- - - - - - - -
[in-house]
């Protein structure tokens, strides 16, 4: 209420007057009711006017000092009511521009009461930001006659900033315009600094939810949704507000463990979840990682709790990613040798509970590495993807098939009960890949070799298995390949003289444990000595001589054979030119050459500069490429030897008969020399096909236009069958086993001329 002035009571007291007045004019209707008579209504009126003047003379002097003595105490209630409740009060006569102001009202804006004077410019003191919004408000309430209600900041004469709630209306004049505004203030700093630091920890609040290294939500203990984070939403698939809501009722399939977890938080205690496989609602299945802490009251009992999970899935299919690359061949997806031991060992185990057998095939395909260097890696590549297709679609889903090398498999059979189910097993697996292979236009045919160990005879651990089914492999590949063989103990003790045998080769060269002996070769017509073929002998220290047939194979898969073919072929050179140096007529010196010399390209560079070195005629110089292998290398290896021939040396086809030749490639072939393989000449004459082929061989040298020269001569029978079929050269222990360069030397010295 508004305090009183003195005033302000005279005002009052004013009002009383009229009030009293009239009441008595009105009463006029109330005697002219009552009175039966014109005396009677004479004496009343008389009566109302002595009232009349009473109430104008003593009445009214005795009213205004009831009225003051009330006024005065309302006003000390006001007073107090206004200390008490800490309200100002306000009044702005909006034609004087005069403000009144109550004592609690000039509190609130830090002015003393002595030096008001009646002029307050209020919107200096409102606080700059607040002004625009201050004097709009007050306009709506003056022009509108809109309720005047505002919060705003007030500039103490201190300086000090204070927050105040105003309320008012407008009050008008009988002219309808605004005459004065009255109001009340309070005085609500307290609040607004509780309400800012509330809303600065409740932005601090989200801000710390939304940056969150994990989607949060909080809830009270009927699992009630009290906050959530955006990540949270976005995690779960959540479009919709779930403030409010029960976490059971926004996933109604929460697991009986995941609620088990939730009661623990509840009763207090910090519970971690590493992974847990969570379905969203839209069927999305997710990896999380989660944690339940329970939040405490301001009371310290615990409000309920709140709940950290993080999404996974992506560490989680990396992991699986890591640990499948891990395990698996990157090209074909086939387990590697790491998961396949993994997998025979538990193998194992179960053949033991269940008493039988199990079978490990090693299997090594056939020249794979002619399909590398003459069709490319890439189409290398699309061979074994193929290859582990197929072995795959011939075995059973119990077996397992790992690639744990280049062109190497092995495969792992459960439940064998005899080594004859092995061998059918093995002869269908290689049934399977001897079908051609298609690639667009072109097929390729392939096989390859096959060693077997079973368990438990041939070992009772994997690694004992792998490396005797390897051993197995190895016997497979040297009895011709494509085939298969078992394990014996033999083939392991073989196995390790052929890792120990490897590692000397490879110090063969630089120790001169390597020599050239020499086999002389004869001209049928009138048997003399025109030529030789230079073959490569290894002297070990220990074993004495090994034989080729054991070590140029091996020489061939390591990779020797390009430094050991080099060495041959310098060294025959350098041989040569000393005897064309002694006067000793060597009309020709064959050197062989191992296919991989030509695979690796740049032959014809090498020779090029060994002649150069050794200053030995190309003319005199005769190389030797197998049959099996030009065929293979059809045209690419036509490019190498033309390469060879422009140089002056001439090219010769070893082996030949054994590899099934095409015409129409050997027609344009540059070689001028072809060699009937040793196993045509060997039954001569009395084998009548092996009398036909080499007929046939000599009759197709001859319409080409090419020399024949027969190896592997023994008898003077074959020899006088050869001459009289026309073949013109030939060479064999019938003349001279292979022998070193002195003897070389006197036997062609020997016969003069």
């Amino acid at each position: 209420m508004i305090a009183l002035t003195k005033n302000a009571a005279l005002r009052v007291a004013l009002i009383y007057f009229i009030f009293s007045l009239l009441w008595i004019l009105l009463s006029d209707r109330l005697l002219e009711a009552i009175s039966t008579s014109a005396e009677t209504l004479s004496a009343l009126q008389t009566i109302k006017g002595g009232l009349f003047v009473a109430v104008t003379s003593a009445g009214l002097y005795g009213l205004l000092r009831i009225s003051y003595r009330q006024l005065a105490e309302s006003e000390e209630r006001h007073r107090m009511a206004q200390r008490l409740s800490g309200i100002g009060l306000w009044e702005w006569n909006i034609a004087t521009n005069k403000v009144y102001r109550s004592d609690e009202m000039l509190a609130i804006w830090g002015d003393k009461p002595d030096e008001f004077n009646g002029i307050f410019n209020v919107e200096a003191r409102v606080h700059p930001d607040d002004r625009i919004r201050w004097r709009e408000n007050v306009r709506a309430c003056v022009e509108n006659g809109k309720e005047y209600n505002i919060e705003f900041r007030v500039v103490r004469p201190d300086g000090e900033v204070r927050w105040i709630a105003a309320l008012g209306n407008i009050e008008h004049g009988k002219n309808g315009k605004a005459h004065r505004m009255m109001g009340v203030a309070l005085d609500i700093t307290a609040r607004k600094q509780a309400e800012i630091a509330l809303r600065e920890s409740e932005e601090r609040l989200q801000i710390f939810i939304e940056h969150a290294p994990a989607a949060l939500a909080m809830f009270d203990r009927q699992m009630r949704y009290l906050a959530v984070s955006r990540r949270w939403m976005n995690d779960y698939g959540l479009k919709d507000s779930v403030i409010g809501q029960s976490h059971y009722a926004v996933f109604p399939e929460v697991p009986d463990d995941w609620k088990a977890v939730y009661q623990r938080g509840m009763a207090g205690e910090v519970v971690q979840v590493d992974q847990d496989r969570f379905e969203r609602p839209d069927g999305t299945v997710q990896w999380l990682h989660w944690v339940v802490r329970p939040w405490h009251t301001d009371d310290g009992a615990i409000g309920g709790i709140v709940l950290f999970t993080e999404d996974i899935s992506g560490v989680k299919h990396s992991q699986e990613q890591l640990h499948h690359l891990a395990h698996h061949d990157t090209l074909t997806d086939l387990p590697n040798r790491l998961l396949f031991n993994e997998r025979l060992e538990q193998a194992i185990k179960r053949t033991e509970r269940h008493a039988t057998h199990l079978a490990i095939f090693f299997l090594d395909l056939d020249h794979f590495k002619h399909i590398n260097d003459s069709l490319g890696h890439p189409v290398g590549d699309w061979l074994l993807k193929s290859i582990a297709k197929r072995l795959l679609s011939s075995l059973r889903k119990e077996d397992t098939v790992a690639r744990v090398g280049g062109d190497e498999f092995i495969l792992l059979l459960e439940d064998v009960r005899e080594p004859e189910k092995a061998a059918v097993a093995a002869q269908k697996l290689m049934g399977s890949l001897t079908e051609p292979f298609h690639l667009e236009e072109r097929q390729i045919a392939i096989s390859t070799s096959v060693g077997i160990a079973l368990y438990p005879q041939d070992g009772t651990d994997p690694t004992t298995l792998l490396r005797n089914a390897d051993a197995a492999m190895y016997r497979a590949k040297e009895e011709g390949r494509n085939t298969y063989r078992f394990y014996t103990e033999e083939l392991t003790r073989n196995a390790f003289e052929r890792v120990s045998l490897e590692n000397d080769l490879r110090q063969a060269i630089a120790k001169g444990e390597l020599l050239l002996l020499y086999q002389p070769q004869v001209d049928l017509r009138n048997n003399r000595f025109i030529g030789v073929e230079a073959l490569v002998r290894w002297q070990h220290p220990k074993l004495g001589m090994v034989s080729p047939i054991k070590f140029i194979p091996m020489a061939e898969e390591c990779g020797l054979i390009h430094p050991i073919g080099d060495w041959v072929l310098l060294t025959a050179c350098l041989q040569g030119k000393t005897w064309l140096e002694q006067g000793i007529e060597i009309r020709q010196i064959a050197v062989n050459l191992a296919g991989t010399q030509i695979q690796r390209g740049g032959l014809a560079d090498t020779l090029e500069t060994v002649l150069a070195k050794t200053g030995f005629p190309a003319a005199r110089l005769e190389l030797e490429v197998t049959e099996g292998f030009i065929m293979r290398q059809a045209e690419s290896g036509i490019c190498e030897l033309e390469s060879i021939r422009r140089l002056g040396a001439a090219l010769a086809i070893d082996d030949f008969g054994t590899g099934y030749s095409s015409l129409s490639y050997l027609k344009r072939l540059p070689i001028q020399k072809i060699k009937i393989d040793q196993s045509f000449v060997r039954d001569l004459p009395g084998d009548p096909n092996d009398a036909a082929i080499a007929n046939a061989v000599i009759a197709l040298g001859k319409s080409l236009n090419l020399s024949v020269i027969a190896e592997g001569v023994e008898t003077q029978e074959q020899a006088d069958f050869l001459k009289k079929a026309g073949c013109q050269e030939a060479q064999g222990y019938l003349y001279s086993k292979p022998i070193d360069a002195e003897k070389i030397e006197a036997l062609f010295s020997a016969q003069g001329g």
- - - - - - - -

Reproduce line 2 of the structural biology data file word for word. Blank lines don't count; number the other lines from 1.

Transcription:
């Protein structure tokens, strides 16, 4: 209420007057009711006017000092009511521009009461930001006659900033315009600094939810949704507000463990979840990682709790990613040798509970590495993807098939009960890949070799298995390949003289444990000595001589054979030119050459500069490429030897008969020399096909236009069958086993001329 002035009571007291007045004019209707008579209504009126003047003379002097003595105490209630409740009060006569102001009202804006004077410019003191919004408000309430209600900041004469709630209306004049505004203030700093630091920890609040290294939500203990984070939403698939809501009722399939977890938080205690496989609602299945802490009251009992999970899935299919690359061949997806031991060992185990057998095939395909260097890696590549297709679609889903090398498999059979189910097993697996292979236009045919160990005879651990089914492999590949063989103990003790045998080769060269002996070769017509073929002998220290047939194979898969073919072929050179140096007529010196010399390209560079070195005629110089292998290398290896021939040396086809030749490639072939393989000449004459082929061989040298020269001569029978079929050269222990360069030397010295 508004305090009183003195005033302000005279005002009052004013009002009383009229009030009293009239009441008595009105009463006029109330005697002219009552009175039966014109005396009677004479004496009343008389009566109302002595009232009349009473109430104008003593009445009214005795009213205004009831009225003051009330006024005065309302006003000390006001007073107090206004200390008490800490309200100002306000009044702005909006034609004087005069403000009144109550004592609690000039509190609130830090002015003393002595030096008001009646002029307050209020919107200096409102606080700059607040002004625009201050004097709009007050306009709506003056022009509108809109309720005047505002919060705003007030500039103490201190300086000090204070927050105040105003309320008012407008009050008008009988002219309808605004005459004065009255109001009340309070005085609500307290609040607004509780309400800012509330809303600065409740932005601090989200801000710390939304940056969150994990989607949060909080809830009270009927699992009630009290906050959530955006990540949270976005995690779960959540479009919709779930403030409010029960976490059971926004996933109604929460697991009986995941609620088990939730009661623990509840009763207090910090519970971690590493992974847990969570379905969203839209069927999305997710990896999380989660944690339940329970939040405490301001009371310290615990409000309920709140709940950290993080999404996974992506560490989680990396992991699986890591640990499948891990395990698996990157090209074909086939387990590697790491998961396949993994997998025979538990193998194992179960053949033991269940008493039988199990079978490990090693299997090594056939020249794979002619399909590398003459069709490319890439189409290398699309061979074994193929290859582990197929072995795959011939075995059973119990077996397992790992690639744990280049062109190497092995495969792992459960439940064998005899080594004859092995061998059918093995002869269908290689049934399977001897079908051609298609690639667009072109097929390729392939096989390859096959060693077997079973368990438990041939070992009772994997690694004992792998490396005797390897051993197995190895016997497979040297009895011709494509085939298969078992394990014996033999083939392991073989196995390790052929890792120990490897590692000397490879110090063969630089120790001169390597020599050239020499086999002389004869001209049928009138048997003399025109030529030789230079073959490569290894002297070990220990074993004495090994034989080729054991070590140029091996020489061939390591990779020797390009430094050991080099060495041959310098060294025959350098041989040569000393005897064309002694006067000793060597009309020709064959050197062989191992296919991989030509695979690796740049032959014809090498020779090029060994002649150069050794200053030995190309003319005199005769190389030797197998049959099996030009065929293979059809045209690419036509490019190498033309390469060879422009140089002056001439090219010769070893082996030949054994590899099934095409015409129409050997027609344009540059070689001028072809060699009937040793196993045509060997039954001569009395084998009548092996009398036909080499007929046939000599009759197709001859319409080409090419020399024949027969190896592997023994008898003077074959020899006088050869001459009289026309073949013109030939060479064999019938003349001279292979022998070193002195003897070389006197036997062609020997016969003069």